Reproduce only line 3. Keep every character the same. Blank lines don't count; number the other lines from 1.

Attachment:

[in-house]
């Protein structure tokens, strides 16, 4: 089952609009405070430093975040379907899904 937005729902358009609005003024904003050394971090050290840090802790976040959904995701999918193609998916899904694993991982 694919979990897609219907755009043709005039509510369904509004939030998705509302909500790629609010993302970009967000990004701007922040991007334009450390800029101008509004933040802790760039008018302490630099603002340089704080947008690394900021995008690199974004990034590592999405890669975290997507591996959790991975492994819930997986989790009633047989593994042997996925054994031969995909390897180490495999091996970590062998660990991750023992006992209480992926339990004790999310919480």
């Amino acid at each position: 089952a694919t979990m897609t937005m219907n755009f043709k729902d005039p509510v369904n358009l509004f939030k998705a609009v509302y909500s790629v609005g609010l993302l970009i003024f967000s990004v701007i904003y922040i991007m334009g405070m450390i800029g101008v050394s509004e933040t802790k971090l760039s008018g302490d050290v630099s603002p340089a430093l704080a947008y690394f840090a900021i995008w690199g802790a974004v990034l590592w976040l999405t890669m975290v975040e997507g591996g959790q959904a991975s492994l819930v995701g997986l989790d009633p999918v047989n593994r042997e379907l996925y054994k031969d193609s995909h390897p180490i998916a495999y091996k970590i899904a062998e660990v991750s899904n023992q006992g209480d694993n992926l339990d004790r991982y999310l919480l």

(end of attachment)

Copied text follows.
């Amino acid at each position: 089952a694919t979990m897609t937005m219907n755009f043709k729902d005039p509510v369904n358009l509004f939030k998705a609009v509302y909500s790629v609005g609010l993302l970009i003024f967000s990004v701007i904003y922040i991007m334009g405070m450390i800029g101008v050394s509004e933040t802790k971090l760039s008018g302490d050290v630099s603002p340089a430093l704080a947008y690394f840090a900021i995008w690199g802790a974004v990034l590592w976040l999405t890669m975290v975040e997507g591996g959790q959904a991975s492994l819930v995701g997986l989790d009633p999918v047989n593994r042997e379907l996925y054994k031969d193609s995909h390897p180490i998916a495999y091996k970590i899904a062998e660990v991750s899904n023992q006992g209480d694993n992926l339990d004790r991982y999310l919480l």